1
$\begingroup$

Using the formula $F=G\frac{m_1m_2}{d^2}$ where $m_1$and $m_2$ are the masses of two objects, $G$ is the gravitational constant, and $d$ is the distance between the objects, it is possible to calculate the force of the gravitational attraction between the objects in Newtons. However, since light is affected by black holes, the property required to interact gravitationally is energy, not mass.

How can I calculate the gravitational attraction between objects using their energies instead of their masses?

$\endgroup$
3
$\begingroup$

The harsh answer is, "by solving Einstein's field equations". That is an extremely more difficult problem than using Newton's law -- the equations take up at least a page when you write them out.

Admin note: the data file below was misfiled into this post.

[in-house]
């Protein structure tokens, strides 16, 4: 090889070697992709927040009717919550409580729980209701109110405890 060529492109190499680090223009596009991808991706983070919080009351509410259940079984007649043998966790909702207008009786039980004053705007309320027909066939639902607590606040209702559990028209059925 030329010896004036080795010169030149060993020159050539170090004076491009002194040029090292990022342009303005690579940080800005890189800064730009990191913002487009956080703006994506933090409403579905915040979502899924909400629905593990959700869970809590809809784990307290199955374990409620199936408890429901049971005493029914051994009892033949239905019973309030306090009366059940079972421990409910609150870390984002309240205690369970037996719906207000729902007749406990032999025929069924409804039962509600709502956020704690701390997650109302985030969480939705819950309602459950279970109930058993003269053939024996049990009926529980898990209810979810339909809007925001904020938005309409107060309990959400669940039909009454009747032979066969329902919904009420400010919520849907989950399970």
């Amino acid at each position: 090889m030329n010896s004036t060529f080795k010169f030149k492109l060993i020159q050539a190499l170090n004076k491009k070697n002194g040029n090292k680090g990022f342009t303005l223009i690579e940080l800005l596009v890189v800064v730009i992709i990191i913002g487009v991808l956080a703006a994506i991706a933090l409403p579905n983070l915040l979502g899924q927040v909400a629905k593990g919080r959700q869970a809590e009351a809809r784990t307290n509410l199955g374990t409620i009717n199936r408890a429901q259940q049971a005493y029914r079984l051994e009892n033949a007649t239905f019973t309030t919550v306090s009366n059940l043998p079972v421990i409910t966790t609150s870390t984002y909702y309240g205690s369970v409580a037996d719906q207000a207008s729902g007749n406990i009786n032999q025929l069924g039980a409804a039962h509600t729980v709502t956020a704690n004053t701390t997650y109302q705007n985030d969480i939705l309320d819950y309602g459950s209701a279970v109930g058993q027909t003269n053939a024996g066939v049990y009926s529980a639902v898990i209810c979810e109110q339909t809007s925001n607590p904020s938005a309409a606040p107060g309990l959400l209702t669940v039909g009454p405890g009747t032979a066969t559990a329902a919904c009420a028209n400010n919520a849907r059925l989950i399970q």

However for the case of light near a black hole, you can treat the black hole as unaffected by the light, and instead solve the null geodesic equation. This is still harder than Newton's law, but it's at least tractable, compared to Einstein's field equations. For Schwarschild black holes, the Wikipedia article has much information.

$\endgroup$

Your Answer

By clicking “Post Your Answer”, you agree to our terms of service, privacy policy and cookie policy

Not the answer you're looking for? Browse other questions tagged or ask your own question.